Equine Medical Services: Internal Medicine

The equine internal medicine service receives elective cases routinely between 10AM -12PM weekdays and at other times by special arrangement. Please call between 8-5 weekdays for an estimate and appointment. All colic emergencies arriving between 8:30-4:30 on weekdays are received by the internal medicine service. After hours colic emergencies are received by the emergency service and transferred to the medicine service on the next business day. Intensive care for critically ill equines, including foals, is available 24/7. Our internal medicine specialists diagnose and treat horses with medical problems including cardiac, neurologic, respiratory, gastrointestinal, muscular, infectious, hematologic, renal and endocrine disorders. Board-certified dermatologists are available by appointment to consult on animals with skin diseases.

Department Specialties 

There are many advanced medical problems we can manage and treat, but the following are some of the most common reasons patients visit Internal Medicine:

  • Hyperkalemic periodic paralysis (a genetic muscle disease)
  • Recurrent exertional rhabdomyolysis (a form of tying up)
  • Polysaccharide storage myopathy (abnormal glycogen storage in the muscles, a form of tying up)
  • Respiratory issues, including coughing, nasal discharge, or respiratory noise
  • Diarrhea
  • Urinary tract disease, including infection, abnormal frequency of urination, or abnormal appearance in urine color
  • Neurological problems, (abnormal behavior, gait change, or paralysis)
  • Weight loss or lack of appetite
  • Exercise intolerance
  • Chronic or recurrent colic
  • Abnormal chewing or swallowing
  • Fever
  • Diseases of the neonatal and older foal
  • Choking
  • Head shaking
  • Metabolic disease (Cushings disease)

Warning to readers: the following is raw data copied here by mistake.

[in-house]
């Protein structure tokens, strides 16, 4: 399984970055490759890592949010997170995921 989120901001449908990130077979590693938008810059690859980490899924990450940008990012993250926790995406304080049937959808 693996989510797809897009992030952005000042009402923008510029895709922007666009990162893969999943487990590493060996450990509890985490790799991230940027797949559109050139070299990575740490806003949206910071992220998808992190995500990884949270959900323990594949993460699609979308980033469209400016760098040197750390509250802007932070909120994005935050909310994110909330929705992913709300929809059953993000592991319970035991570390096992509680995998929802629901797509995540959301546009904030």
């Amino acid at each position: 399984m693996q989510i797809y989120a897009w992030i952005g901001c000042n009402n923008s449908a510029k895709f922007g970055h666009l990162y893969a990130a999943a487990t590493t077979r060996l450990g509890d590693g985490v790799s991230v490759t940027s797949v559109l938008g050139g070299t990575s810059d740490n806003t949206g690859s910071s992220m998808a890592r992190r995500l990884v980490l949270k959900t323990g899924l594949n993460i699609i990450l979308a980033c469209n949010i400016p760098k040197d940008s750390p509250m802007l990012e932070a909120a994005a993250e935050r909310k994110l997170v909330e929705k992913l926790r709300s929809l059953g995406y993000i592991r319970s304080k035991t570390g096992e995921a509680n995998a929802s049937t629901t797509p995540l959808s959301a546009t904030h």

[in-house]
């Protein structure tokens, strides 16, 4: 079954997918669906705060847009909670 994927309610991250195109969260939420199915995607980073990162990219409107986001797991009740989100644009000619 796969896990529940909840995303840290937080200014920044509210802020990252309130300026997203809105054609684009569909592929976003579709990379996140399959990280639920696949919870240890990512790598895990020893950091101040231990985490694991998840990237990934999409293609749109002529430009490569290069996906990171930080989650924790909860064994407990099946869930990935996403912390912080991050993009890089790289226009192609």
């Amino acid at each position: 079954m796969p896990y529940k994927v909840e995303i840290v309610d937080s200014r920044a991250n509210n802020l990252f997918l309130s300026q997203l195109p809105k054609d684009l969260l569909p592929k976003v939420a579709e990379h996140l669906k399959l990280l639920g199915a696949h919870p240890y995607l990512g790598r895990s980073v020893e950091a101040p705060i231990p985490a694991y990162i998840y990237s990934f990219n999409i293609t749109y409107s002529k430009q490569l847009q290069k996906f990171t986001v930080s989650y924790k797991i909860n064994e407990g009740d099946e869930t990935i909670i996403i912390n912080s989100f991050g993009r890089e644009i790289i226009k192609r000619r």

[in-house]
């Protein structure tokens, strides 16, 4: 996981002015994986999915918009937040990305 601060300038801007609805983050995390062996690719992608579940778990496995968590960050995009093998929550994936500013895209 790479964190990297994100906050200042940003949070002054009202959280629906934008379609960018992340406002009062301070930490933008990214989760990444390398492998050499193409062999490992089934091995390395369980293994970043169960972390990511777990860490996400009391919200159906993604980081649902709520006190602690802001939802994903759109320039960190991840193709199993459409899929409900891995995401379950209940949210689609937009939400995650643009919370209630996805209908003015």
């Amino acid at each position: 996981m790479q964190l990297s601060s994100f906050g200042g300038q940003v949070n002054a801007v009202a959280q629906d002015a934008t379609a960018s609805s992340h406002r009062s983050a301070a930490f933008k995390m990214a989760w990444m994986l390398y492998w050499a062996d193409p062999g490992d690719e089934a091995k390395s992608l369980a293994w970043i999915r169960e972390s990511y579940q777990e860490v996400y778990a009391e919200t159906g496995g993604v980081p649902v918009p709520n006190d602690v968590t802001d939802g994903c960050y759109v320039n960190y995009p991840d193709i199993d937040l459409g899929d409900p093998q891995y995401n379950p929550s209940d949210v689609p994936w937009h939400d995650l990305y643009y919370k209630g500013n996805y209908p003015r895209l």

• Muscle disease

Appointments, Referrals and Resources

Referral Policy

We operate primarily on a referral basis, with the patient’s primary veterinarian referring them to the NC State Equine Service by calling us to discuss the patient’s condition.
The equine medicine service receives elective cases routinely between 10AM -12PM weekdays and at other times by special arrangement. Please call between 8-5 weekdays for an estimate and appointment.

How Long Will My Visit Take?

It is our goal to deliver the most complete service as efficiently as possible. The length of your visit is variable depending on your horse’s specific needs.

Give yourself plenty of time for the appointment. You are welcome to bring snacks/lunch and we have a coffee shop along with several vending machines.

What If My Horse Needs To Be Hospitalized?

Should your visit require hospitalization, your horse will be monitored 24/7 by your primary faculty clinician, residents, veterinary technician staff, and senior veterinary students.

We encourage patient visits between the hours of 11 a.m. – 12:30 p.m. and 4-6:30 p.m. Just stop by the reception desk and a receptionist will page someone to meet you and take you back to your horse’s stall. If those times aren’t convenient for you, please let us know and we will make arrangements for you.

You can expect a call once daily from your veterinary team regarding your horse’s well-being unless other arrangements are made. You will be contacted as soon as possible if a problem arises.

What Happens When My Horse Goes Home?

At the end of your appointment or when you come to pick up your horse, you will go into the Large Animal Reception Desk where you will pay your bill and receive your discharge instructions. Once you have finished there you will proceed to the breezeway where you will meet up with someone from your veterinary team and go over your discharge sheet to be sure all questions are answered and that you have any medications you need. Now it is time to load up so you may pull your trailer into the breezeway.

How Can I Share Information With My Primary Veterinarian?

We also understand that the care of your horse involves many people. If you have not been directly referred by a primary care veterinarian, please let us know if there is a veterinarian we need to provide information to regarding the treatment of your horse.